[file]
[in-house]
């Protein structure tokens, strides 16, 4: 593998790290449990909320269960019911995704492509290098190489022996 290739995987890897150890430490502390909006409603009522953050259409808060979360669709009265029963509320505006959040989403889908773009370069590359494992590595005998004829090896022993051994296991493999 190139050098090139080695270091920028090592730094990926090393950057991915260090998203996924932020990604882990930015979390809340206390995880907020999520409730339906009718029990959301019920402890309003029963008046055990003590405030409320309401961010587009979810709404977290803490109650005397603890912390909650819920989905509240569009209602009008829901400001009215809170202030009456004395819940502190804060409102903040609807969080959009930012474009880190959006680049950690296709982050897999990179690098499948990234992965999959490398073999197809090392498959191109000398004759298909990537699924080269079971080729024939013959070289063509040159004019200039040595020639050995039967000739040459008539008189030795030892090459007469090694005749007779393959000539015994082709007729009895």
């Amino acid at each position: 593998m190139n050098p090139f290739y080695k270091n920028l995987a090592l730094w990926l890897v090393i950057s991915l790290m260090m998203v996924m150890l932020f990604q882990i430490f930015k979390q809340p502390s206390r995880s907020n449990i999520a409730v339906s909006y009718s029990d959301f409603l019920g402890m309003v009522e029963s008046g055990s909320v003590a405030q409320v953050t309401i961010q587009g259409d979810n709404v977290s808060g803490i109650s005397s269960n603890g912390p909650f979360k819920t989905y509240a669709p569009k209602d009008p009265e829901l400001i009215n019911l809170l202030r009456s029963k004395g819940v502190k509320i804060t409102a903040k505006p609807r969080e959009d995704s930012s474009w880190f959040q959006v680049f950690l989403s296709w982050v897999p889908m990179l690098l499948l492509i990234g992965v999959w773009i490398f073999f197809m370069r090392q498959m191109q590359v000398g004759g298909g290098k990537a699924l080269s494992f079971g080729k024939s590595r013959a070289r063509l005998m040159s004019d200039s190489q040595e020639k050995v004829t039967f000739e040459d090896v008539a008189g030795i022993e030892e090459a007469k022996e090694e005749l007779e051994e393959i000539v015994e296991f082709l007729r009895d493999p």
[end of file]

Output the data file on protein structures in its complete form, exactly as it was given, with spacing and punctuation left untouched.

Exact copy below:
[in-house]
């Protein structure tokens, strides 16, 4: 593998790290449990909320269960019911995704492509290098190489022996 290739995987890897150890430490502390909006409603009522953050259409808060979360669709009265029963509320505006959040989403889908773009370069590359494992590595005998004829090896022993051994296991493999 190139050098090139080695270091920028090592730094990926090393950057991915260090998203996924932020990604882990930015979390809340206390995880907020999520409730339906009718029990959301019920402890309003029963008046055990003590405030409320309401961010587009979810709404977290803490109650005397603890912390909650819920989905509240569009209602009008829901400001009215809170202030009456004395819940502190804060409102903040609807969080959009930012474009880190959006680049950690296709982050897999990179690098499948990234992965999959490398073999197809090392498959191109000398004759298909990537699924080269079971080729024939013959070289063509040159004019200039040595020639050995039967000739040459008539008189030795030892090459007469090694005749007779393959000539015994082709007729009895």
């Amino acid at each position: 593998m190139n050098p090139f290739y080695k270091n920028l995987a090592l730094w990926l890897v090393i950057s991915l790290m260090m998203v996924m150890l932020f990604q882990i430490f930015k979390q809340p502390s206390r995880s907020n449990i999520a409730v339906s909006y009718s029990d959301f409603l019920g402890m309003v009522e029963s008046g055990s909320v003590a405030q409320v953050t309401i961010q587009g259409d979810n709404v977290s808060g803490i109650s005397s269960n603890g912390p909650f979360k819920t989905y509240a669709p569009k209602d009008p009265e829901l400001i009215n019911l809170l202030r009456s029963k004395g819940v502190k509320i804060t409102a903040k505006p609807r969080e959009d995704s930012s474009w880190f959040q959006v680049f950690l989403s296709w982050v897999p889908m990179l690098l499948l492509i990234g992965v999959w773009i490398f073999f197809m370069r090392q498959m191109q590359v000398g004759g298909g290098k990537a699924l080269s494992f079971g080729k024939s590595r013959a070289r063509l005998m040159s004019d200039s190489q040595e020639k050995v004829t039967f000739e040459d090896v008539a008189g030795i022993e030892e090459a007469k022996e090694e005749l007779e051994e393959i000539v015994e296991f082709l007729r009895d493999p």